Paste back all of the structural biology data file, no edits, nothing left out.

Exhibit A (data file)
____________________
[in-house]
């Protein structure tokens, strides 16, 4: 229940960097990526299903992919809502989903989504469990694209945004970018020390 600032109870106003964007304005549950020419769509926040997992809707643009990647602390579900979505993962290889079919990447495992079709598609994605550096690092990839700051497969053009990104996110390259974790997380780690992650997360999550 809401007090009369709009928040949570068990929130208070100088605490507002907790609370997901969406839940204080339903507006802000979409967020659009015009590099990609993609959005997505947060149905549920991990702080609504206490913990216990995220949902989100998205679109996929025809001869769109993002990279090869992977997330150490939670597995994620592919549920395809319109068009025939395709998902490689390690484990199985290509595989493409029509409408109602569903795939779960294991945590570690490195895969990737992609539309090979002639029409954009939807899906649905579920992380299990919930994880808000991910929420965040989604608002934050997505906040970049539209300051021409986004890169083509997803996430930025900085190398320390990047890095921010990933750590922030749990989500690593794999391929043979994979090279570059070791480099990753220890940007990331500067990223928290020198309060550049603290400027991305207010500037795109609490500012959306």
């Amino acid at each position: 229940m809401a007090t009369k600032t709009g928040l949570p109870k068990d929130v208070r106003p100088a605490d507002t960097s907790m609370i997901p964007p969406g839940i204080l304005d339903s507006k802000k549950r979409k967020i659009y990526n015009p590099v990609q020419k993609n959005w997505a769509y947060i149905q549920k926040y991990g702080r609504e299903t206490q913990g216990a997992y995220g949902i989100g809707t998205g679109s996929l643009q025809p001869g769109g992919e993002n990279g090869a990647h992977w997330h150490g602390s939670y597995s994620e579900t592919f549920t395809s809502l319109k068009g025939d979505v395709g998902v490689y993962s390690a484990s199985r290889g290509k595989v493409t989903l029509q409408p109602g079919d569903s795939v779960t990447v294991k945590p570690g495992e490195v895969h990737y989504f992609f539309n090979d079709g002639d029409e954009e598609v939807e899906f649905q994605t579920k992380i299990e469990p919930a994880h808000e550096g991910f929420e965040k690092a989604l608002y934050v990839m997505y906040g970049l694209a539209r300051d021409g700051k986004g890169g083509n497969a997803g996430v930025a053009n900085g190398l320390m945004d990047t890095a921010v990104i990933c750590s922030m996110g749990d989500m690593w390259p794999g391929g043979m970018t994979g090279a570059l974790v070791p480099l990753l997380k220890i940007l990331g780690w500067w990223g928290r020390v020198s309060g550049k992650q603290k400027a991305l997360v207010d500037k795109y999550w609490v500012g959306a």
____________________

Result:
[in-house]
């Protein structure tokens, strides 16, 4: 229940960097990526299903992919809502989903989504469990694209945004970018020390 600032109870106003964007304005549950020419769509926040997992809707643009990647602390579900979505993962290889079919990447495992079709598609994605550096690092990839700051497969053009990104996110390259974790997380780690992650997360999550 809401007090009369709009928040949570068990929130208070100088605490507002907790609370997901969406839940204080339903507006802000979409967020659009015009590099990609993609959005997505947060149905549920991990702080609504206490913990216990995220949902989100998205679109996929025809001869769109993002990279090869992977997330150490939670597995994620592919549920395809319109068009025939395709998902490689390690484990199985290509595989493409029509409408109602569903795939779960294991945590570690490195895969990737992609539309090979002639029409954009939807899906649905579920992380299990919930994880808000991910929420965040989604608002934050997505906040970049539209300051021409986004890169083509997803996430930025900085190398320390990047890095921010990933750590922030749990989500690593794999391929043979994979090279570059070791480099990753220890940007990331500067990223928290020198309060550049603290400027991305207010500037795109609490500012959306």
């Amino acid at each position: 229940m809401a007090t009369k600032t709009g928040l949570p109870k068990d929130v208070r106003p100088a605490d507002t960097s907790m609370i997901p964007p969406g839940i204080l304005d339903s507006k802000k549950r979409k967020i659009y990526n015009p590099v990609q020419k993609n959005w997505a769509y947060i149905q549920k926040y991990g702080r609504e299903t206490q913990g216990a997992y995220g949902i989100g809707t998205g679109s996929l643009q025809p001869g769109g992919e993002n990279g090869a990647h992977w997330h150490g602390s939670y597995s994620e579900t592919f549920t395809s809502l319109k068009g025939d979505v395709g998902v490689y993962s390690a484990s199985r290889g290509k595989v493409t989903l029509q409408p109602g079919d569903s795939v779960t990447v294991k945590p570690g495992e490195v895969h990737y989504f992609f539309n090979d079709g002639d029409e954009e598609v939807e899906f649905q994605t579920k992380i299990e469990p919930a994880h808000e550096g991910f929420e965040k690092a989604l608002y934050v990839m997505y906040g970049l694209a539209r300051d021409g700051k986004g890169g083509n497969a997803g996430v930025a053009n900085g190398l320390m945004d990047t890095a921010v990104i990933c750590s922030m996110g749990d989500m690593w390259p794999g391929g043979m970018t994979g090279a570059l974790v070791p480099l990753l997380k220890i940007l990331g780690w500067w990223g928290r020390v020198s309060g550049k992650q603290k400027a991305l997360v207010d500037k795109y999550w609490v500012g959306a």